Small modular reactors are producing a nuclear energy renaissance

Nuclear energy, despite it’s flaws, is an extremely important source of energy; with the introduction of small modular reactor technology, we could get a new affordable source of carbon-free energy.
Dukovany, Czech Republics nuclear power plant generates 15 TWh of electricity annually, covering about 20% of energy consumption in the Czech Republic.
Dukovany, Czech Republic’s nuclear power plant generates 15 TWh of electricity annually, covering about 20% of energy consumption in the Czech Republic.
Lukáš Lehotský via Unsplash

LOS ALAMITOS, CA — Much of the world has been veering away from nuclear power, with a legacy of skepticism as a derivative of multiple meltdowns and radioactive waste spills throughout the 20th century. Given the history of nuclear energy, the societal attitude toward the concept has remained a complex and evolving narrative; what was once optimism about nuclear energy turned into the anti-nuclear movement of the 70s and 80s driven by the fatal disasters of Three Mile Island and Chernobyl. However, with the rising threat of climate change, nuclear energy has become essential as it is efficient and lacks the detrimental emissions from gas and coal.

Nations around the world have invested billions of dollars into small modular reactors (SMRs), which can ultimately provide a clean, safe, and affordable source of carbon-free energy. 

These SMRs are currently under development in the United States and are fundamental to the future of clean energy; since they are about 1/10 to 1/4 the size of traditional nuclear energy plants, SMRs offer compact, simplified structures with advanced safety attributes. Varying from tens of megawatts to 300 megawatts, the advanced reactors can be utilized for desalination, power generation, and heat processing — beneficial for numerous industrial processes.

Through the Advanced SMR R&D program, the U.S. Department of Energy’s Office of Nuclear Energy has partnered with NuScale Power and Utah Associated Municipal Power Systems to present pioneer nuclear reactor technology at the Idaho National Laboratory. The program aims to accomplish domestic deployment of SMRs within the next ten years. 

Unlike most currently operating reactors, some SMR designs will feature molten salt and metals as coolants and integrate backup emergency systems that should diminish the probability of events such as Three Mile Island and Chernobyl. 

According to a 2020 study performed by professors at the University of British Columbia — mentioned by Bloomberg, the lifetime cost of power produced by SMRs might be ten times that of diesel fuel; these reactors could be more favorable in terms of economics.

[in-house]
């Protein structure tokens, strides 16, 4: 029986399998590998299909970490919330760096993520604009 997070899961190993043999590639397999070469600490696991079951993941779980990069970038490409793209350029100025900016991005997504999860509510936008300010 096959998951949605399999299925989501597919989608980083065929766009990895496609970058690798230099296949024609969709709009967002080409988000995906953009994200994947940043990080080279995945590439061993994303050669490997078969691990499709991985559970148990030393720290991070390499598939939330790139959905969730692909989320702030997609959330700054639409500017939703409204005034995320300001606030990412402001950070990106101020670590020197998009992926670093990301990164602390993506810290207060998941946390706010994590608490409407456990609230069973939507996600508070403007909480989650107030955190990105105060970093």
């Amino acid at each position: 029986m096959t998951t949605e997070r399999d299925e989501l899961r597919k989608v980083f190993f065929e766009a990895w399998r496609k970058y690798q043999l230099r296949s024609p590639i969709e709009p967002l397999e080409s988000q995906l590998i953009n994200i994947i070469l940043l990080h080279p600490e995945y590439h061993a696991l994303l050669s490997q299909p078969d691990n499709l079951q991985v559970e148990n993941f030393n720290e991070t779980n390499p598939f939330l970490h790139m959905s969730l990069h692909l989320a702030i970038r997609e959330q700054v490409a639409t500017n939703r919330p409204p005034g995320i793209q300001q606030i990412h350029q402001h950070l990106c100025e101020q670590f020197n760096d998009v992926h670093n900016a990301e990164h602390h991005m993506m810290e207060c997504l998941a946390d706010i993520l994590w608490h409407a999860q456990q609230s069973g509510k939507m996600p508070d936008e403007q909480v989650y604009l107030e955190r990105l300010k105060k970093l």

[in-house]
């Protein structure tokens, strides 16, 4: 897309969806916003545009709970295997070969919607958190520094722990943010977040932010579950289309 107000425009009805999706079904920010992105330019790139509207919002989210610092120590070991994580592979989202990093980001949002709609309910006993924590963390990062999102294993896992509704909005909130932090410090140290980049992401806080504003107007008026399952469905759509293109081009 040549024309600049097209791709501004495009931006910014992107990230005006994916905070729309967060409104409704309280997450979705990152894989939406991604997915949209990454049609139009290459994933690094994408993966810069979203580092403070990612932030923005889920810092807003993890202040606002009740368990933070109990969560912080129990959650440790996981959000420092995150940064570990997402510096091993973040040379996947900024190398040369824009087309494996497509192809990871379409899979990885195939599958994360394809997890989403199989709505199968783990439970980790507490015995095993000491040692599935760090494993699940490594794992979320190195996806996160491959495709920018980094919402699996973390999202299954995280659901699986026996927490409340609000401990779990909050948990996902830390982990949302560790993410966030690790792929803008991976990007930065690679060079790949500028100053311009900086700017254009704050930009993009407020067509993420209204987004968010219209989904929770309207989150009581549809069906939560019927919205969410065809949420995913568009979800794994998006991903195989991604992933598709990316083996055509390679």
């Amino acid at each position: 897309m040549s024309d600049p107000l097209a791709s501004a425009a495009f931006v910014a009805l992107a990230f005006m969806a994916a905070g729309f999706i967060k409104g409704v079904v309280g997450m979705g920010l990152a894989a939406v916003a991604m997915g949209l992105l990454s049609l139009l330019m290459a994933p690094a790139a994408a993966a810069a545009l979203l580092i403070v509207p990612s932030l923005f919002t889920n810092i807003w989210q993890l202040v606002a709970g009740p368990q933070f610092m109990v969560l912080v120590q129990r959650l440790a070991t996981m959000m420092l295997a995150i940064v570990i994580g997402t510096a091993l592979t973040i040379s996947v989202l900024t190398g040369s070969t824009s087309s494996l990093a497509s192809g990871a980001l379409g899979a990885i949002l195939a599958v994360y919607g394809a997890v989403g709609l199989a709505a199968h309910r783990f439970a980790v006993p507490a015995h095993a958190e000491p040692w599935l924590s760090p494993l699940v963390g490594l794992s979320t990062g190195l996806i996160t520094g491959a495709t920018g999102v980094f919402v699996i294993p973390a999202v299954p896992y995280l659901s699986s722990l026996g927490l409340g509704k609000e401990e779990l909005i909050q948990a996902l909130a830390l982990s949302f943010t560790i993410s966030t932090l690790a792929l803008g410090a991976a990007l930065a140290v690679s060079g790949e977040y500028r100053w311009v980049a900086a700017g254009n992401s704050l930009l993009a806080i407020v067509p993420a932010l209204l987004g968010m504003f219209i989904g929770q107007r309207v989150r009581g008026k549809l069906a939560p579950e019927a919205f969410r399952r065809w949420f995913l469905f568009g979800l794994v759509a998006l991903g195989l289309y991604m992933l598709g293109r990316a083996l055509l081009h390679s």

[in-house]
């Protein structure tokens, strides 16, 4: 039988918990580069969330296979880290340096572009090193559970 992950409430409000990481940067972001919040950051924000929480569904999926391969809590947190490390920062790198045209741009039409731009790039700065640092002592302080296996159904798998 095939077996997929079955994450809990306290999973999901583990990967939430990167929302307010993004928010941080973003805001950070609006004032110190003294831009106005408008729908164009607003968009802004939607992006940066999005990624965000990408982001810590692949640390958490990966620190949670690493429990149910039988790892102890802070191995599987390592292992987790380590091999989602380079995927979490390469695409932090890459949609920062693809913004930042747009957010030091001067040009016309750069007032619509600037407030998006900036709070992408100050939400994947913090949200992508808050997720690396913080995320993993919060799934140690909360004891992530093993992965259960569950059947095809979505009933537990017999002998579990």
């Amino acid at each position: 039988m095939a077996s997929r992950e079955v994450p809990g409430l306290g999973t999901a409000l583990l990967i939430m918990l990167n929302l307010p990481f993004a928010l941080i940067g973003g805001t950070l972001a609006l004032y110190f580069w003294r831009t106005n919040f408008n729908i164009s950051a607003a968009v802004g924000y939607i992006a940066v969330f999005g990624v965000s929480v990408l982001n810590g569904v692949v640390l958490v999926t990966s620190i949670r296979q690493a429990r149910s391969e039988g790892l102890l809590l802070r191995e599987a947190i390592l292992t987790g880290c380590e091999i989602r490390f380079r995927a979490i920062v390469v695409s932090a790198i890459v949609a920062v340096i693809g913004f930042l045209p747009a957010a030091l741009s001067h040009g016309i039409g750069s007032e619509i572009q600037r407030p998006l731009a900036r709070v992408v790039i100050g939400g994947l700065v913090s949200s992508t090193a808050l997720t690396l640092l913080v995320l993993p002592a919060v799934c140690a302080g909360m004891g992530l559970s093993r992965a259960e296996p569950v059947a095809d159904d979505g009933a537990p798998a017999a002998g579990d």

“There are approximately 430 nuclear power reactors in the world today, and a majority of them were built a while ago, many in the 70s and 80s. In the United States, we have 94, which makes up about 20% of our total power, but 50% of our carbon-free power. Worldwide, there are roughly 60 power reactors under construction,” said Senior Vice President and Project Director at Sargent & Lundy, Kevin Huberty in a comprehensive review of SMR technology.

Currently, the state of California has one operating nuclear reactor, the Diablo Canyon Power Plant, which generates energy for more than 3 million Californians.

“California does import electricity generated by nuclear power plants [and] most of the imports are from the Palo Verde facility in Arizona into southern California,” said Justin Cochran, the Emergency Coordinator and Nuclear Advisor at the California Energy Commission.

The U.S. Nuclear Regulatory Commission (NRC) has engaged with several SMR designers over the years to create light-water reactors that generate 300MWe or less. The NCR approved a design for an SMR from NuScale Power in August 2020.

NuScale Power’s 50 megawatt power module was certified by the NRC in February resulting from technical and licensing work funded by DOE industrial awards. Additionally, by December 31, 2027, the NRC must create and execute the regulatory frameworks required for advanced reactor designs, according to the Nuclear Energy Innovation and Modernization Act (NEIMA), which was passed by the US Congress on January 3, 2018.

The company’s cutting-edge light-water system is just the seventh reactor design approved for use in the US and the first compact modular reactor to receive NRC certification. It will facilitate the deployment of technology for other domestic SMRs that are currently in development. 

View Comments (1)
Donate to The Griffin Gazette
Our Goal

Your donation will support the student journalists of Los Alamitos High School. Your contribution will allow us to purchase equipment and cover our annual website hosting costs.

More to Discover
Donate to The Griffin Gazette
Our Goal

Comments (1)

All The Griffin Gazette Picks Reader Picks Sort: Newest

Your email address will not be published. Required fields are marked *

  • Z

    Zack DollinsMar 30, 2024 at 11:03 am

    Exceptionally well-written article!